The ‘filthy rich doctors’ explanation for high U.S. health care costs

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One Fred Jones, in the comments to an earlier post on health care, makes the following claim:

The real problem is not insurance, or lack of it, but the skyrocketing costs of the underlying healthcare itself. Why isn’t young Klein concerned with why doctors are pretty much guaranteed to become millionaires in the US and why they are allowed to self-refer patients to facilities that they have equity positions in, all at the expense of the insurance companies??

This reminded me of something Tyler Cowen wrote a while back about the French health care system, which is currently very much in vogue among liberal American health-policy wonks:

As of 2003, the average income of a French physician was estimated at $55,000; in the U.S. the comparable number was $194,000.

A visit to a GP’s office (half of the doctors in France are GPs) had a reimbursement capped at 20 Euros, again circa 2003. It is not hard to pay ten times that amount in the U.S.

Did I mention that health care is a labor-intensive industry?

This is the major reason why French health care is cheaper than U.S. health care. France also spends less per unit on other inputs, such as prescription drugs.

Somehow I don’t think this explanation is going to get the AMA’s endorsement.

Update: Okay, so it isn’t quite the AMA, but here’s what an anonymous commenter at Kevin, M.D. Medical Weblog (thanks for the link, Kevin!) had to say:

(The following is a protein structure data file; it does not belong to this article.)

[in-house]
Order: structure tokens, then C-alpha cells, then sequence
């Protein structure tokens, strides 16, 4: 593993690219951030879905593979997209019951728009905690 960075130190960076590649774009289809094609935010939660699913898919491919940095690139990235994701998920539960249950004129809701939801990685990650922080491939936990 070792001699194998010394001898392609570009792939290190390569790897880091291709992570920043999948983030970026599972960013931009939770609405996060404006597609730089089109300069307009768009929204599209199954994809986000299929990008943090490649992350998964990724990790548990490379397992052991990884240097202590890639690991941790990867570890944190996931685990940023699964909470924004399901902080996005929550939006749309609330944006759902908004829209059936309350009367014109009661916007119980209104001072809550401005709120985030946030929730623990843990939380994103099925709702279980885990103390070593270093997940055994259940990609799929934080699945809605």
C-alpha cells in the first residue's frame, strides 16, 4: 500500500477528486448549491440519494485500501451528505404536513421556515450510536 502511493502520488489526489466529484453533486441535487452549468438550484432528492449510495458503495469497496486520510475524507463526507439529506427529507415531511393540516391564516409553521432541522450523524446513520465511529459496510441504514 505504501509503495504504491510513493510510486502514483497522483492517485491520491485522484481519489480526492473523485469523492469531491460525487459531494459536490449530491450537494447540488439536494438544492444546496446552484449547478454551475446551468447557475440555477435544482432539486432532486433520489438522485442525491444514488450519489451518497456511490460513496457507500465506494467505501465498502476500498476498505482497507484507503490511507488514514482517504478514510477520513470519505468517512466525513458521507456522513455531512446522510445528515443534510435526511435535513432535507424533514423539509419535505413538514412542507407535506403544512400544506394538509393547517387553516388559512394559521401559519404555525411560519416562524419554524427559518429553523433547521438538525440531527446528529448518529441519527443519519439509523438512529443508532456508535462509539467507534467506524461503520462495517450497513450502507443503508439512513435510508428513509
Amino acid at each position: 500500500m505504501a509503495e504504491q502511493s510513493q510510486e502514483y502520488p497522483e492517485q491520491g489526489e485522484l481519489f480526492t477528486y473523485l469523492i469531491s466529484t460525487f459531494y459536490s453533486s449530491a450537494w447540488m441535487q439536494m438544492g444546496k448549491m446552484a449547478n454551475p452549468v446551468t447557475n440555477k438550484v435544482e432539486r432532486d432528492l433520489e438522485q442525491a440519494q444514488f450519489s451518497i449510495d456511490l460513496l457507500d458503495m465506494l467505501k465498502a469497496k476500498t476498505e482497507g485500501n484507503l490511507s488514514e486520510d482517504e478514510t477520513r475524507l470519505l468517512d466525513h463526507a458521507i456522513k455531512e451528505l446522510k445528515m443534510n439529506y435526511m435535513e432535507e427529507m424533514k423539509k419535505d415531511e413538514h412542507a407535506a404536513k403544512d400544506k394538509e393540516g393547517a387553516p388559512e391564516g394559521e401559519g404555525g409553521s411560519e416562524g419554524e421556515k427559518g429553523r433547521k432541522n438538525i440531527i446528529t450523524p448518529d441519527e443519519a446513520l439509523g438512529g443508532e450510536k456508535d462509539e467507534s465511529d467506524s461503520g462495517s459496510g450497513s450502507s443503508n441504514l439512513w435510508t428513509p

The U.S. is not France. We don’t have a French school system, a French university system, a French legal system, a French culture. Picking some figure–and an altogether not-too-believable one at that– and saying that is somehow a reasonable alternative to what we compensate doctors for in the U.S. is just ludicrous. It would never ever work. That Time even gives this kind of stuff print inches is a sad testament to how cynical that magazine has become and how stupid and gullible they must think their subscribers have become.

I more or less agree with the first part, and would add that we also don’t have places where you can purchase wine in bulk using something that looks very much like a gasoline pump (I’ve seen this done in Burgundy). As for the “sad testament” of giving “this kind of stuff print inches,” is it really so hard to tell that this thing I’m writing here is a blog? B-L-O-G. No trees or paid subscriptions involved. Also, I’m not saying U.S. doctors’ incomes should average $55,000 (neither was Tyler Cowen, by the way; I’m not so sure about Fred Jones). I just thought this would make for an interesting discussion topic. And it has.